Need a tamper-proof, encrypted PC? The portable, open-source ORWL could be what you're looking for

If you're paranoid about someone gaining physical access to your computer, the palm-sized ORWL could put your mind at ease.
Written by Liam Tung, Contributing Writer

The ORWL locks down data on the device and contains measures to counteract tampering.

Image: Design Shift

There are a number of choices available if you need a small, powerful, yet affordable mini desktop PC, from the $500 Mac Mini, to the cheaper Google Chromebox, or HP Pavilion Mini desktop.

But can more be done to keep these devices secure, not just from the risk of software exploits but also scenarios in which an attacker has gained physical access to the device?

The makers of ORWL, a flying saucer-shaped mini desktop for the security-minded, think it can, providing you're willing to fork out a relatively hefty $699.

The team behind the ORWL is taking a second crack at crowdfunding, after the project failed to meet a $175,000 target on Kickstarter last year. This time, the ORWL has a more modest target of $25,000 on Crowd Supply.

ORWL, whose name is inspired by George Orwell, is billed by its maker Design Shift as the first "physically secure computer" due to the lengths the company has taken to lock down data stored on the device.

The device sports an Intel Skylake Core m3 processor, as well as 8GB RAM, and either 120GB or 480GB SSD. It has two USB 3.0 Type C ports, one Micro HDMI port, and supports 4K output.

The system can run Ubuntu and other GNU/Linux systems, Windows 10, or the security-focused Qubes OS.

Key to the device's physical security features is a secure microcontroller (MCU), which is used to store and generate the drive's cryptographic key. According to Design Shift, the MCU is integrated into the motherboard and verifies the integrity of firmware prior to boot.

The other key physical security layer is a so-called 'active mesh' clamshell that encases the gadget. The case borrows from techniques used to physically protect ATMs and security tokens. The material contains a printed circuit board that will shatter when drilled, triggering instructions for the MCU to delete the drive's encryption key. Try to pry the clamshell open and the device's data will be rendered inaccessible in the same fashion.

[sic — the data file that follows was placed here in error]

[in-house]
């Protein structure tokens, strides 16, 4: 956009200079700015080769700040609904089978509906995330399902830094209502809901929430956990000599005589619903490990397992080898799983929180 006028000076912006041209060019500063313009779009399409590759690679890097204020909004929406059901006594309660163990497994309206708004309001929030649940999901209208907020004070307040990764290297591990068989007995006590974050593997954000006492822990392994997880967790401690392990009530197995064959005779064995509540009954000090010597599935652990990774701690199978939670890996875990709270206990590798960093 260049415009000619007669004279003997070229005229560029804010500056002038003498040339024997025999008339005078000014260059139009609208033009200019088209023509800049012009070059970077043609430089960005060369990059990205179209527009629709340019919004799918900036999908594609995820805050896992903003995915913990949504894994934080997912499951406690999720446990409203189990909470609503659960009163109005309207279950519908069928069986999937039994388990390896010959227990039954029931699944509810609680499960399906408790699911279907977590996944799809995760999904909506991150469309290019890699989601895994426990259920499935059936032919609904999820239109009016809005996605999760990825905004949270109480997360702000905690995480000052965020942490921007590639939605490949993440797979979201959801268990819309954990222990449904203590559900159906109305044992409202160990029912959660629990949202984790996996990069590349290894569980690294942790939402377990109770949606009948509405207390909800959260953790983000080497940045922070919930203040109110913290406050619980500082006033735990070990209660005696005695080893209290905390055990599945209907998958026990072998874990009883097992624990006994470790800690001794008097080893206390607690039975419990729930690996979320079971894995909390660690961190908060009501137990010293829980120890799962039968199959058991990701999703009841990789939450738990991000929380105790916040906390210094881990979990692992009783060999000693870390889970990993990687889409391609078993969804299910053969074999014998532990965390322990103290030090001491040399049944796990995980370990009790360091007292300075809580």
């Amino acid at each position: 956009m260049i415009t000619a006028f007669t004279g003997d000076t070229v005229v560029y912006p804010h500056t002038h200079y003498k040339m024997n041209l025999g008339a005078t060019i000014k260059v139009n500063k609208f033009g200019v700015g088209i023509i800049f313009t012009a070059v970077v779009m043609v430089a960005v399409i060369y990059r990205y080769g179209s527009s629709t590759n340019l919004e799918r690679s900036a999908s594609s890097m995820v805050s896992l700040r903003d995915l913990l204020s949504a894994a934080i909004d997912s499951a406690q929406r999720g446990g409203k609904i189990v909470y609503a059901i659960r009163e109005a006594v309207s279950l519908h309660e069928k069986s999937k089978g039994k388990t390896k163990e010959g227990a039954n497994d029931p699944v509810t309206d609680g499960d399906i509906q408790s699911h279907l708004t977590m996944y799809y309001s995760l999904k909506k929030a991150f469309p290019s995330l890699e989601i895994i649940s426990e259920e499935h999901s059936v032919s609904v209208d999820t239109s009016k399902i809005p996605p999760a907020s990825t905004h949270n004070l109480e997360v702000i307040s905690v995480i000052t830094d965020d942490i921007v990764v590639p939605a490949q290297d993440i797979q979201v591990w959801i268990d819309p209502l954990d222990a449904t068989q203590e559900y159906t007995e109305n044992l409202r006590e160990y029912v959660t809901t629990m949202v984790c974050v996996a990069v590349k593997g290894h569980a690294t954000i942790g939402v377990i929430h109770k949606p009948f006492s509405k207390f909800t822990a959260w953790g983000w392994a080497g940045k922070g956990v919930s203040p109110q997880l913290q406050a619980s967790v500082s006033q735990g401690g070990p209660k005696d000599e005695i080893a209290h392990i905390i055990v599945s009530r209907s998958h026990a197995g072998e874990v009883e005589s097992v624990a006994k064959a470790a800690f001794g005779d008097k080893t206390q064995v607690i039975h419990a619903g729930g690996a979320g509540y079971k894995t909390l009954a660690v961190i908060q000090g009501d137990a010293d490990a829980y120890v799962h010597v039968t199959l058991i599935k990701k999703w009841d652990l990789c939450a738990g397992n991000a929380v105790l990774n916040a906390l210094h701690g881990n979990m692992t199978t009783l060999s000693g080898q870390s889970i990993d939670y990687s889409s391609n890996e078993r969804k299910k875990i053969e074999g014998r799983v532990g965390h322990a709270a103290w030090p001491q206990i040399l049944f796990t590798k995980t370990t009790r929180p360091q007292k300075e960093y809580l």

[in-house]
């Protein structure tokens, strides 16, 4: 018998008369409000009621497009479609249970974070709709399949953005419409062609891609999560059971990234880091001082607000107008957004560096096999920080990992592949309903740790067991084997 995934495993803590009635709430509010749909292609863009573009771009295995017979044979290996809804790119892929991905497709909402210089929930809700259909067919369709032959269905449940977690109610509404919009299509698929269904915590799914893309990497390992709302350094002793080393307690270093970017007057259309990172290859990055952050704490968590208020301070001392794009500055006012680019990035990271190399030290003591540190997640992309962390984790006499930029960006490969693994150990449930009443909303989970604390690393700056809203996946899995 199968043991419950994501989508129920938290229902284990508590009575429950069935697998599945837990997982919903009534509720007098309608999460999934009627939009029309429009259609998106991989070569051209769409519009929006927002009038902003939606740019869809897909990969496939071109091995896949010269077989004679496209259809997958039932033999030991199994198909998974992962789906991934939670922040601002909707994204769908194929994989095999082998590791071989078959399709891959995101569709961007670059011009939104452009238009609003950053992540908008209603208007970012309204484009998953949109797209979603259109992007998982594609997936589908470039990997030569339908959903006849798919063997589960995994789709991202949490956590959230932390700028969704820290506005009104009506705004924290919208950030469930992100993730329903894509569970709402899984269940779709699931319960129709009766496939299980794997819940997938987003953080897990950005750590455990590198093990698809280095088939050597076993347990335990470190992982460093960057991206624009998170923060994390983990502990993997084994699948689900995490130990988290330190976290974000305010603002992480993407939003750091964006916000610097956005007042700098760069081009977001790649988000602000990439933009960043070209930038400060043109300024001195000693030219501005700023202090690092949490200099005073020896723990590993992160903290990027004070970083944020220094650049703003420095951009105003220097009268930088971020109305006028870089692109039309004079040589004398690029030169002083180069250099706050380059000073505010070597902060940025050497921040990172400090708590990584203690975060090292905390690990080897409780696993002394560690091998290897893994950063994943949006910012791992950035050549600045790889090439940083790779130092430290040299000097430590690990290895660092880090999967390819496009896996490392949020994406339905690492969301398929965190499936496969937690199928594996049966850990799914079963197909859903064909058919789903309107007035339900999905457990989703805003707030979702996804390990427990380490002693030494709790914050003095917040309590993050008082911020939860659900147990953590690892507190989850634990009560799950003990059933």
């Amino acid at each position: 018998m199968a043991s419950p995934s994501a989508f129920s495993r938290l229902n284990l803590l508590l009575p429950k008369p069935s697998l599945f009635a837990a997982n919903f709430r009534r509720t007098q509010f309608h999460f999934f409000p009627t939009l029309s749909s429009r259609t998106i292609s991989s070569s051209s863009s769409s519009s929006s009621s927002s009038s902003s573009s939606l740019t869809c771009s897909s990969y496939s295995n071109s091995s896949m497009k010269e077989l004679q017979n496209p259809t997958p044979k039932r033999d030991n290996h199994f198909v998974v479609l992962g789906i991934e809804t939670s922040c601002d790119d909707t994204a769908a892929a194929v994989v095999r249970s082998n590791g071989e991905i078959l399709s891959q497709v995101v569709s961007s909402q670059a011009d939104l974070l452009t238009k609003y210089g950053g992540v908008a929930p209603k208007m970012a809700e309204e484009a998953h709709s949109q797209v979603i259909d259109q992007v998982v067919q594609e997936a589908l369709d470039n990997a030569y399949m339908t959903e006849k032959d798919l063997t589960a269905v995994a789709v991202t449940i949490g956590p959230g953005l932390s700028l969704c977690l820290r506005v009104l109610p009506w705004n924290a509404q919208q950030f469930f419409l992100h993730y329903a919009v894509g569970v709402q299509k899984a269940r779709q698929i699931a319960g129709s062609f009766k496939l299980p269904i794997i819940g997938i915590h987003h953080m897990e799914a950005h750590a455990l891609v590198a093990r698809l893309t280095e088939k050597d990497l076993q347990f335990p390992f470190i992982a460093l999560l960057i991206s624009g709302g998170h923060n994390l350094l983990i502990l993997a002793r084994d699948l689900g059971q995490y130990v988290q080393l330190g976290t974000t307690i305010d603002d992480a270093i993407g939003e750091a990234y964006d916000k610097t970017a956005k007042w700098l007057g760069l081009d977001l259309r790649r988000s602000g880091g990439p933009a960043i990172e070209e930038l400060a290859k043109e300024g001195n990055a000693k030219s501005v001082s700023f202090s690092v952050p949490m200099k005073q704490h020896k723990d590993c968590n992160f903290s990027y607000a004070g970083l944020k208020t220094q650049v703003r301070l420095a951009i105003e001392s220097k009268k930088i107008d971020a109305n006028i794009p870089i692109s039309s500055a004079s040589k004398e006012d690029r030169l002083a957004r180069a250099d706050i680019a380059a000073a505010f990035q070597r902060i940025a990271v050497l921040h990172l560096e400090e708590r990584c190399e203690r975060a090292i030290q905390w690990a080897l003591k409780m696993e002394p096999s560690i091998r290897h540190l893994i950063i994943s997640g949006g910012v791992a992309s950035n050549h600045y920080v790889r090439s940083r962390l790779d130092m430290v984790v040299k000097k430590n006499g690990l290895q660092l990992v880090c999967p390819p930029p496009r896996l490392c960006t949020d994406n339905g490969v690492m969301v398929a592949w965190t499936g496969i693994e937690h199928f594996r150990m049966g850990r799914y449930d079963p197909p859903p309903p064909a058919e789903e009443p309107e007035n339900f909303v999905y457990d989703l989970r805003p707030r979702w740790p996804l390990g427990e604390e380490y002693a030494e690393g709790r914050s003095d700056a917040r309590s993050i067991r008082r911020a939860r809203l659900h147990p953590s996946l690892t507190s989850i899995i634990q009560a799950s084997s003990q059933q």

The ORWL doesn't offer any of the fancier biometric methods for authentication, but instead relies on a paired NFC chip held on a key fob for authentication. The device uses Bluetooth to monitor the proximity of the key fob. If the key fob moves out of range, the device will lock down until the next time the NFC chip is in range again.

Finally, to assure buyers of the ORWL's integrity, the company is promising to open source its hardware and software. This includes schematic and layout files, as well as the firmware for the BIOS, secure controller, and key fob.

But while Apple, Google, and Microsoft are doubling-down on security features for their respective platforms, it's not clear that equipment with security as its main selling point is anything more than a niche product, even after Edward Snowden's leaks about US surveillance capabilities.

Silent Circle, the maker of the encrypted Blackphone, recently revealed weak sales of its device. BlackBerry has also struggled to find a market for its security-focused, Android-powered BlackBerry Priv, though it's taken a second punt on the market with its DTEK50.

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